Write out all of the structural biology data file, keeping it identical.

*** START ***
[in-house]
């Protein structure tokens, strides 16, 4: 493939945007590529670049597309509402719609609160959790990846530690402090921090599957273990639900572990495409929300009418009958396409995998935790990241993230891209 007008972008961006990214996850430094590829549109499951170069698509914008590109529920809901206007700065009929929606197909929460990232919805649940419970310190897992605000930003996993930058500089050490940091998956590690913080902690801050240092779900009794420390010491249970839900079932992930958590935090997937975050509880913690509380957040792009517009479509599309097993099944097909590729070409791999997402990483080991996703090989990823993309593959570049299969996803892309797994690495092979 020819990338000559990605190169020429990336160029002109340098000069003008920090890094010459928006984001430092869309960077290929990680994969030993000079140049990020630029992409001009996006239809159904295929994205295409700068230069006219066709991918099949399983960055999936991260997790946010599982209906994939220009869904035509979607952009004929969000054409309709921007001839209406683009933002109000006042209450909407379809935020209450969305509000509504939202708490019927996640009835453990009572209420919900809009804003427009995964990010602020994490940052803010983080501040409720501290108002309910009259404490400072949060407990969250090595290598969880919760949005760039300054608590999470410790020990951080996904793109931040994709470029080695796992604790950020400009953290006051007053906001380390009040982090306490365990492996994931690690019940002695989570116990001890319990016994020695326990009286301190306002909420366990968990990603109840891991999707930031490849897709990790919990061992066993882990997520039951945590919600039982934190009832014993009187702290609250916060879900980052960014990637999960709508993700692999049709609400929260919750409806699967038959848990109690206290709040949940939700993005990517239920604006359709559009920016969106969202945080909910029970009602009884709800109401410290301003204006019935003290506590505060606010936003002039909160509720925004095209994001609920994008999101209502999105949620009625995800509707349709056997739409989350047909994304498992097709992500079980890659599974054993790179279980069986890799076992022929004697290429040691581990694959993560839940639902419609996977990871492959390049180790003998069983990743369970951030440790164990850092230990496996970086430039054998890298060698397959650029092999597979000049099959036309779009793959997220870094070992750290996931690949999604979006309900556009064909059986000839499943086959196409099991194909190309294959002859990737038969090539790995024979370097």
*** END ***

[in-house]
């Protein structure tokens, strides 16, 4: 493939945007590529670049597309509402719609609160959790990846530690402090921090599957273990639900572990495409929300009418009958396409995998935790990241993230891209 007008972008961006990214996850430094590829549109499951170069698509914008590109529920809901206007700065009929929606197909929460990232919805649940419970310190897992605000930003996993930058500089050490940091998956590690913080902690801050240092779900009794420390010491249970839900079932992930958590935090997937975050509880913690509380957040792009517009479509599309097993099944097909590729070409791999997402990483080991996703090989990823993309593959570049299969996803892309797994690495092979 020819990338000559990605190169020429990336160029002109340098000069003008920090890094010459928006984001430092869309960077290929990680994969030993000079140049990020630029992409001009996006239809159904295929994205295409700068230069006219066709991918099949399983960055999936991260997790946010599982209906994939220009869904035509979607952009004929969000054409309709921007001839209406683009933002109000006042209450909407379809935020209450969305509000509504939202708490019927996640009835453990009572209420919900809009804003427009995964990010602020994490940052803010983080501040409720501290108002309910009259404490400072949060407990969250090595290598969880919760949005760039300054608590999470410790020990951080996904793109931040994709470029080695796992604790950020400009953290006051007053906001380390009040982090306490365990492996994931690690019940002695989570116990001890319990016994020695326990009286301190306002909420366990968990990603109840891991999707930031490849897709990790919990061992066993882990997520039951945590919600039982934190009832014993009187702290609250916060879900980052960014990637999960709508993700692999049709609400929260919750409806699967038959848990109690206290709040949940939700993005990517239920604006359709559009920016969106969202945080909910029970009602009884709800109401410290301003204006019935003290506590505060606010936003002039909160509720925004095209994001609920994008999101209502999105949620009625995800509707349709056997739409989350047909994304498992097709992500079980890659599974054993790179279980069986890799076992022929004697290429040691581990694959993560839940639902419609996977990871492959390049180790003998069983990743369970951030440790164990850092230990496996970086430039054998890298060698397959650029092999597979000049099959036309779009793959997220870094070992750290996931690949999604979006309900556009064909059986000839499943086959196409099991194909190309294959002859990737038969090539790995024979370097």